Rationality of The Resurrection of Jesus

Doubting Thomas

The truthfulness of Christianity solely hangs on the belief that Jesus of Nazareth was crucified under Pontius Pilate, died and was buried and on the third day he rose again leaving an empty tomb. If this is not true, Christianity is false, period.

Most Christians believe that Jesus rose again leaving an empty tomb through the internal work of God’s Spirit. But is it possible for a Christian to be prepared to make a defense to anyone who asks her for the sensibleness of her belief? Can a Christian, with love, gentleness and respect, present a persuasive historical case to show that it is rationally justified to believe that Jesus rose again from the dead?

This first part of my article seeks to demonstrate the rationality of the resurrection hypothesis using minimal facts methodology. Divorcing historical data from best explanation of that data, I chose two leading contemporary non-Christians New Testament scholars John Dominic Crossan and Bart D. Ehrman to assess what historian can know about Jesus of Nazareth.

I used minimal facts methodical approach because it, as  Gary R. Habermas and Michael R. Licona explained, “considers only those data that are so strongly attested historically that they are granted by nearly every scholar who studies the subject, even the rather skeptical ones.”(Habermas & Licona 2004, 44)

The historical data that these scholars, who hold different worldviews including atheists, agnostics, Jews and Christians (Licona 2010, 280), grant are:

1. Jesus’ death by crucifixion under Pontius Pilate.

2. Jesus’ was buried in a tomb by Joseph of Arimathea.

3. Jesus’ tomb was found empty on the 3rd day.

4. Jesus’ followers believed to have seen the risen Jesus.

“That he[Jesus] was crucified” boldly asserted Crossan, “is as sure as anything historical can ever be, since both Josephus and Tacitus […] agree with the Christian accounts on at least that basic fact”(Crossan 1995, 163-4) Even though Crossan affirms  1 and 4 (135, 145, 154, 165, 190 & 1991,398 ), he  disputed data 2 and thus 3. He believes that the story is too good to be true (1991, 373). Mark must have invented Joseph of Arimathea story (1996, 188).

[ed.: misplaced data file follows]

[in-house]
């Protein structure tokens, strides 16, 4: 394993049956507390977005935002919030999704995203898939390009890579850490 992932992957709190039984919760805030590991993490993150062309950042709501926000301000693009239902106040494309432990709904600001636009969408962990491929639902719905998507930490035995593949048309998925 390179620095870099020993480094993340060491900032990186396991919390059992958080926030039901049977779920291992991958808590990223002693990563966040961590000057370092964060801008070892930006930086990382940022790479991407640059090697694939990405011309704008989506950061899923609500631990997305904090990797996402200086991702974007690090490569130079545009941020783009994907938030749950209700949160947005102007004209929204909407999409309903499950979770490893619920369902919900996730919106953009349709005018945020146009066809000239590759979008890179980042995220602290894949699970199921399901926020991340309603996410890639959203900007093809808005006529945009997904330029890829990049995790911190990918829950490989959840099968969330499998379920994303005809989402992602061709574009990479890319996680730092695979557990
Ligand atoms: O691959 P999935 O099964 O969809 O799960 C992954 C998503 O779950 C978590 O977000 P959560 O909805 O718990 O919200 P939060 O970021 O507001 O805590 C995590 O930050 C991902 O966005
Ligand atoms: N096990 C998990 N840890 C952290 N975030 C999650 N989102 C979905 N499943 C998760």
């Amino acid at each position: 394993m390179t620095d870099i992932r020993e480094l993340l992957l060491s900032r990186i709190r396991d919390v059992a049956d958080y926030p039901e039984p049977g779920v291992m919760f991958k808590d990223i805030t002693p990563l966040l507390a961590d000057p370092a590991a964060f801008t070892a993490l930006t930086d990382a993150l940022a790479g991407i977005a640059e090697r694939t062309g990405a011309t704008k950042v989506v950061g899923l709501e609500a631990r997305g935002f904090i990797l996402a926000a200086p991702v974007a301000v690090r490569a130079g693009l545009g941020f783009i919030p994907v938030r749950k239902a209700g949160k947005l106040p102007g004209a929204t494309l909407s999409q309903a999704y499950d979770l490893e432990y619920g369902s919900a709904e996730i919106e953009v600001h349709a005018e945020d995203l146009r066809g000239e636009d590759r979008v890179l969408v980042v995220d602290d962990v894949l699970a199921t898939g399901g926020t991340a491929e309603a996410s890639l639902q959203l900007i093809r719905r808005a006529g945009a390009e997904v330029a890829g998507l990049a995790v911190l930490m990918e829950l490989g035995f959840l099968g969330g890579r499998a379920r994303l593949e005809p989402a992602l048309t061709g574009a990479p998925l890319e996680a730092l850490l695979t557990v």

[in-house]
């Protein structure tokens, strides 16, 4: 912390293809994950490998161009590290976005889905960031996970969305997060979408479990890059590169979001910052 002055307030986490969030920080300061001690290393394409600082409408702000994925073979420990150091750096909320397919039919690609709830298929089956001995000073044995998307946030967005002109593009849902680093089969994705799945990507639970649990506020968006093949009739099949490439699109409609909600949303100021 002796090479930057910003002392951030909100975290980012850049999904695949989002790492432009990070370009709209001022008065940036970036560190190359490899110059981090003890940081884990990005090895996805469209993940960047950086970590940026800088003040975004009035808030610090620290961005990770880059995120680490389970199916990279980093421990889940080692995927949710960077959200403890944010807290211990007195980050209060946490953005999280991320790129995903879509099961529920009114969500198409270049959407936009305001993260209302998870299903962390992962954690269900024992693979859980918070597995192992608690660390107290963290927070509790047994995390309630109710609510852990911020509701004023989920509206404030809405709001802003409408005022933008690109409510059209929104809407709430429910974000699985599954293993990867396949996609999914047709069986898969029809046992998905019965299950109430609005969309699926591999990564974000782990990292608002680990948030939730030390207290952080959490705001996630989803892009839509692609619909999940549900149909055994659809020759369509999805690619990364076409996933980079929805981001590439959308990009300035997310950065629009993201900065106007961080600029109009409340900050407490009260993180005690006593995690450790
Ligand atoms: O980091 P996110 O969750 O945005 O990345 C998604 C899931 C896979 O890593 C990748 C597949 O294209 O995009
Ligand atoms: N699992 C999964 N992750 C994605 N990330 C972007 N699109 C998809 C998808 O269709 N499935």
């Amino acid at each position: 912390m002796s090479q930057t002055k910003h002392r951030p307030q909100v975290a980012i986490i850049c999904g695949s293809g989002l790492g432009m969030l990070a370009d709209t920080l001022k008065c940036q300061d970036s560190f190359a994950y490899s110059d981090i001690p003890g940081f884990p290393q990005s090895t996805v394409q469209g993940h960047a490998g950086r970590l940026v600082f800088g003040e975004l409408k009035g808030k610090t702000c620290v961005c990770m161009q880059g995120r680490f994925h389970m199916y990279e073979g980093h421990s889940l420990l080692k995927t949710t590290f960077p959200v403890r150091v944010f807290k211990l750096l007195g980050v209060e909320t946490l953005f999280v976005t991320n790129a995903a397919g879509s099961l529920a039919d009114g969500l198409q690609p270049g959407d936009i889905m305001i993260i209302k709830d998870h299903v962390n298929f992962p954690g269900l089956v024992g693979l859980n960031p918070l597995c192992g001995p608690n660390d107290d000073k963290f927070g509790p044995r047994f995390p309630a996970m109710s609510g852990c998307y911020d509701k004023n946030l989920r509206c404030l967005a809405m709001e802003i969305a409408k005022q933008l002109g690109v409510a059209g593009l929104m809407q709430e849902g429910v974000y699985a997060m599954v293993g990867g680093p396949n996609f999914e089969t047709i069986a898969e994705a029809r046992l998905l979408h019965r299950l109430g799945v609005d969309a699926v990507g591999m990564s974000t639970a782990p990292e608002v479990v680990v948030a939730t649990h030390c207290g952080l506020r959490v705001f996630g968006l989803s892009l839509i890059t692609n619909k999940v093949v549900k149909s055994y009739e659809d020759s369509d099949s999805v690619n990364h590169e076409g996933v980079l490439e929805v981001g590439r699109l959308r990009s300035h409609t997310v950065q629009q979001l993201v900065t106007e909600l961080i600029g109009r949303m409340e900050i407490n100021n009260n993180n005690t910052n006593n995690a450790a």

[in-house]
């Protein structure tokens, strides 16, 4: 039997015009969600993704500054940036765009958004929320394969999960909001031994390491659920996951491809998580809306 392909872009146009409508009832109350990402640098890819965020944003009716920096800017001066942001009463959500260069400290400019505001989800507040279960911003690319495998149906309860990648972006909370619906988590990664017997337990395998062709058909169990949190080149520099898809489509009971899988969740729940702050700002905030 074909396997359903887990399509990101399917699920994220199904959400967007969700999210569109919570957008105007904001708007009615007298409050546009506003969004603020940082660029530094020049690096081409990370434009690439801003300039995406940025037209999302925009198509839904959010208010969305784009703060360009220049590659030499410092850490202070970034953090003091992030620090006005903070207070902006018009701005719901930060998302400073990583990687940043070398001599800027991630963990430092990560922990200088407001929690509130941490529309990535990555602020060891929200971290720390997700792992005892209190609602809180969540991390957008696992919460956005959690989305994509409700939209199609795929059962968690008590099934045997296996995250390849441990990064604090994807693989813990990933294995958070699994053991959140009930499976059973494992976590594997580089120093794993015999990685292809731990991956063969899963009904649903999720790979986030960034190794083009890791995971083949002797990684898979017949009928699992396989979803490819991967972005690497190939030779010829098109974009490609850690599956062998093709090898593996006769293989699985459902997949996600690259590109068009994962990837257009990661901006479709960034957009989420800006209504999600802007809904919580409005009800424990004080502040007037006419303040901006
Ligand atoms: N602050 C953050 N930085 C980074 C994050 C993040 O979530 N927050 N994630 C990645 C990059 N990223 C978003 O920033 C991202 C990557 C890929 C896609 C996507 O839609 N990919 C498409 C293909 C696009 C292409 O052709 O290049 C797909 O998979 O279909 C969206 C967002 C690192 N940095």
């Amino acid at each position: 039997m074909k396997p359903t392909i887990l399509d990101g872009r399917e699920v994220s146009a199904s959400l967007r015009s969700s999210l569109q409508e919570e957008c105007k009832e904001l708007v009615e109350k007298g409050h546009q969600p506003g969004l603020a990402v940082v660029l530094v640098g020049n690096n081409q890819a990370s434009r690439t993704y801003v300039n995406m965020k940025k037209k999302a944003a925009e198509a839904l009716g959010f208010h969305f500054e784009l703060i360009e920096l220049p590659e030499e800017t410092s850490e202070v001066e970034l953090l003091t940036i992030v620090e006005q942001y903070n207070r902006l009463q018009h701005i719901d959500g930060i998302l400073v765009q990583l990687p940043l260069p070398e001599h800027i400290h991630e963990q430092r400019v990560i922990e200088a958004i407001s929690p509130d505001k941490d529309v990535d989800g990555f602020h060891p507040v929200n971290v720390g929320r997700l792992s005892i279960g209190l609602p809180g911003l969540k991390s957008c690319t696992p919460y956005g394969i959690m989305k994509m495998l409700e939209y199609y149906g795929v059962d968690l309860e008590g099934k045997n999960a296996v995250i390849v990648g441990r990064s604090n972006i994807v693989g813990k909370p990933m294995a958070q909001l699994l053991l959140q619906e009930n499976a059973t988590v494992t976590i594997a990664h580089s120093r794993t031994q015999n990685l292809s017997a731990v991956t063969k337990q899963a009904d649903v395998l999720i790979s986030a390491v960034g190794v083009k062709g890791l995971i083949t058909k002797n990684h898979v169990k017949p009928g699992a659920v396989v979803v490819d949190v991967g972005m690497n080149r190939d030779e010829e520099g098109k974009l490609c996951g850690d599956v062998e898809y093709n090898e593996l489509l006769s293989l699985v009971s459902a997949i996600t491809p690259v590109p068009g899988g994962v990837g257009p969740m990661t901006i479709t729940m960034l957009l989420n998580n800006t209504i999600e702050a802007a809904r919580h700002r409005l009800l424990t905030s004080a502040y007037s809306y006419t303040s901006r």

Crossan case against 2 and thus 3 are highly unlikely because he overlooked the hostility between early Christians toward a council that condemned their leader to death (Brown 1994). Unless it was true, it is least likely that Mark would invent a story where a fictional member of Sanhedrians acted nobly towards their master’s body.

In 1999 Ehrman argued that we can neither be certain about Joseph of Arimathea account nor that his followers proclaimed his resurrecting three days later, but “we can say with some confidence is that Jesus actually did die, he probably was buried, and that some of his disciples (all of them? some of them?) claimed to have seen him alive afterward.”(Ehrman 1999, 229)

Ehrman’s public position changed in 2003. Ehrman illuminated that historians can say with relative certainty that Jesus was indeed buried by Joseph of Arimathea. He added,

We also have solid traditions to indicate that women found this tomb empty three days later. This is attested in all of our gospel sources, early and late, and so it appears to be a historical datum. As so I think we can say that after Jesus’ death, with some (probably with some) certainty, that he was buried, possibly by this fellow, Joseph of Arimathea, and that three days later he appeared not to have been in his tomb. (Ehrman 2003)

Moving from historical data to the best explanation of that data Crossan and Ehrman robustly rejects resurrections hypothesis. Their rejection is not based on historical data, but on what best explain these data. It is not a historical based rejection but a philosophical one, the impossibility of miracles.

Letting B = Background knowledge, D = Specific Data (Jesus’ burial, empty tomb, postmortem appearance, conversion of skeptic James and an enemy Saul of Tarsus, the origin of the disciples’ belief in his resurrection, et cetera) and R = Resurrection of Jesus, the probability of the resurrection hypothesis relative to the background knowledge and specific data can be calculated as follows:

Pr(R/ B&D) = [Pr (R/B) x Pr (D/B&R) / {[Pr (R/B) x PR (D/B&R] + [Pr (not-R/B) x Pr (D/B &not-R)]}

What is the possibility of a Jesus rose again miracle? Is the Pr(R/ B&D) greater than 0.5? Is resurrection of Jesus the best explanation of the data in a pool of competing rival hypotheses?  I attempted to answer these questions in my second article.


Brown, Raymond E. (1994) The Death of the Messiah, 2nd Vol. Garden City, N.Y.: Doubleday.

Crossan, John Dominic (1991) The Historical Jesus: The Life of a Mediterranean Jewish Peasant. San Francisco: Harper Collins.

______________________ (1995) Jesus: A Revolutional Bigrapy. San Francisco: HarperSanFrancisco.

______________________ (1996) Who killed Jesus? San Francisco: HarperSanFrancisco.

Ehrman, Bart D. (1999)  Jesus: Apocalyptic Prophet of the New Millennium. New York: Oxford University Press.

______________________ (2003) From Jesus to Constantine: A History of Early Christianity, Lecture 4: “Oral and Written Traditions about Jesus” The Teaching Company.

Habermas, Gary R.  & Licona, Michael R.(2004)  The Case for the Resurrection of Jesus .Grand Rapids: Kregel.

Licona, Michael (2010) The Resurrection of Jesus: A New Historiographical Approach .Downers Grove, IL: IVP Academic.